Introduction and Notes by Doreen Roberts, Rutherford College, University of Kent at Canterbury.
Middlemarch is a complex tale of idealism, disillusion, profligacy, loyalty and frustrated love. This penetrating analysis of the life of an English provincial town during the time of social unrest prior to the Reform Bill of 1832 is told through the lives of Dorothea Brooke and Dr Tertius Lydgate and includes a host of other paradigm characters who illuminate the condition of English life in the mid-nineteenth century.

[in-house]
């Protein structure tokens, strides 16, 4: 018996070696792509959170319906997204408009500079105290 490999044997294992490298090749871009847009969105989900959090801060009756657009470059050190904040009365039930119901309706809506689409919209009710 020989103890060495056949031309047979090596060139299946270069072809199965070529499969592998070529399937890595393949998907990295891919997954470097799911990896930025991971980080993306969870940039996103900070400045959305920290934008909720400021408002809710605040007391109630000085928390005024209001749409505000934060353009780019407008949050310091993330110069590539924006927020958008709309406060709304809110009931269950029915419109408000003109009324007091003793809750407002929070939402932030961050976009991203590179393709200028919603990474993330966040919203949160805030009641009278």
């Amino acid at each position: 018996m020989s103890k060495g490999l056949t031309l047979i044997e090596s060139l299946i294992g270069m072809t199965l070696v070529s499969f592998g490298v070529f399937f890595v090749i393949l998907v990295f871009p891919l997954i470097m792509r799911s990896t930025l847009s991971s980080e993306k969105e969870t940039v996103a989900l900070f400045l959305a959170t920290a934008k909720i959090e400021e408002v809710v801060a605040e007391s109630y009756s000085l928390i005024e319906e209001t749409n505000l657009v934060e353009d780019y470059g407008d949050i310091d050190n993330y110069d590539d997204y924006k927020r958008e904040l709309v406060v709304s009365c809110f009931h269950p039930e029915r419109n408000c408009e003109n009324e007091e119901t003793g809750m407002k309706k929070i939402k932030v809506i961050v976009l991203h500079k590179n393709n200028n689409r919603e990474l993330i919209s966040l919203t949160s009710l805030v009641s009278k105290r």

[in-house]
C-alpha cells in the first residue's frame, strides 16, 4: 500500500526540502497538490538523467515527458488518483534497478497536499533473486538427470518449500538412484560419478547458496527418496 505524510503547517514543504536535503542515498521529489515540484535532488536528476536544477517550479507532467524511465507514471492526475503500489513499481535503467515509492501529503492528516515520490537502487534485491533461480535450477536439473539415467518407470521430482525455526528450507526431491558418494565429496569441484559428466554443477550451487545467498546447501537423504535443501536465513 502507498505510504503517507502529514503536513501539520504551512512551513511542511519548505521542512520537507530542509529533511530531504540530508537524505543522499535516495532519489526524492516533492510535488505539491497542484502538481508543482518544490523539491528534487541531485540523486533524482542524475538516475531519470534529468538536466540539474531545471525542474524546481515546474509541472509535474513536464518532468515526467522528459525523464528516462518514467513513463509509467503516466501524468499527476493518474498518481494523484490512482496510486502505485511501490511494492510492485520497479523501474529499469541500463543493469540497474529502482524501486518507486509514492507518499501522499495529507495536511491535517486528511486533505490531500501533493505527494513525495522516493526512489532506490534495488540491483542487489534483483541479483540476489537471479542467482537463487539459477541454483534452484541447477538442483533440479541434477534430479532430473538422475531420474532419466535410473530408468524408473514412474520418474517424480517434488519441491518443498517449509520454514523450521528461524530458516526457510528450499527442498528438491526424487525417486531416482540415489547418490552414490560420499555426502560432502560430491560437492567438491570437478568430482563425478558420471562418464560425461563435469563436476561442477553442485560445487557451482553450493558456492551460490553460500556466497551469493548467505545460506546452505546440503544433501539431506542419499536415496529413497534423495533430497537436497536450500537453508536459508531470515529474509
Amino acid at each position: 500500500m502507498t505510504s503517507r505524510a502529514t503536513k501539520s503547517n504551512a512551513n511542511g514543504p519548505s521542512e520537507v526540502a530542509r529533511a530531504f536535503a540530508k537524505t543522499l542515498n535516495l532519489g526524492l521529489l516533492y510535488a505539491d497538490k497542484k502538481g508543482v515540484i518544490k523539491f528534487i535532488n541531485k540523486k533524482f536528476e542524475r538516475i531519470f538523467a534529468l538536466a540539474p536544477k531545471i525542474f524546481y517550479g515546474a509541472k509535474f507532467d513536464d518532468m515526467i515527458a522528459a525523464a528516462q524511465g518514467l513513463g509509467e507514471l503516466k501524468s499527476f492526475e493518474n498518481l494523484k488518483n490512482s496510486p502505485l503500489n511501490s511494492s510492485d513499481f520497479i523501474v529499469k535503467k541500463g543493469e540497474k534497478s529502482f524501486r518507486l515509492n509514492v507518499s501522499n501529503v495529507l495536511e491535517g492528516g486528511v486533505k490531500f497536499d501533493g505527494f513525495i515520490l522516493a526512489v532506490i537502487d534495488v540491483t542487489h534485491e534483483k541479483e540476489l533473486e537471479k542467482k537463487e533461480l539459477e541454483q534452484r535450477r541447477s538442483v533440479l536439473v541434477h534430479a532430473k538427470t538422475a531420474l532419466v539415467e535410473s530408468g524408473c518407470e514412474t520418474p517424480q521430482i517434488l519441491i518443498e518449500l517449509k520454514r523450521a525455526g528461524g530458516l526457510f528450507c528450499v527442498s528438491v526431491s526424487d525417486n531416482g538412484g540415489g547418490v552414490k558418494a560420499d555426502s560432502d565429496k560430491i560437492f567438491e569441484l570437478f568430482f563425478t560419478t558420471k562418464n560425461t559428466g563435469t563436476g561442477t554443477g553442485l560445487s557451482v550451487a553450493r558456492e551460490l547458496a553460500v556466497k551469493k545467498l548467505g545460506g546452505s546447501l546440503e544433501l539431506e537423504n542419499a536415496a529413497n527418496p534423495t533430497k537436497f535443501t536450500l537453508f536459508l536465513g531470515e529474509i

Henry James described Middlemarch as a 'treasurehouse of detail' while Virginia Woolf famously endorsed George Eliot's masterpiece as 'one of the few English novels written for grown-up people.
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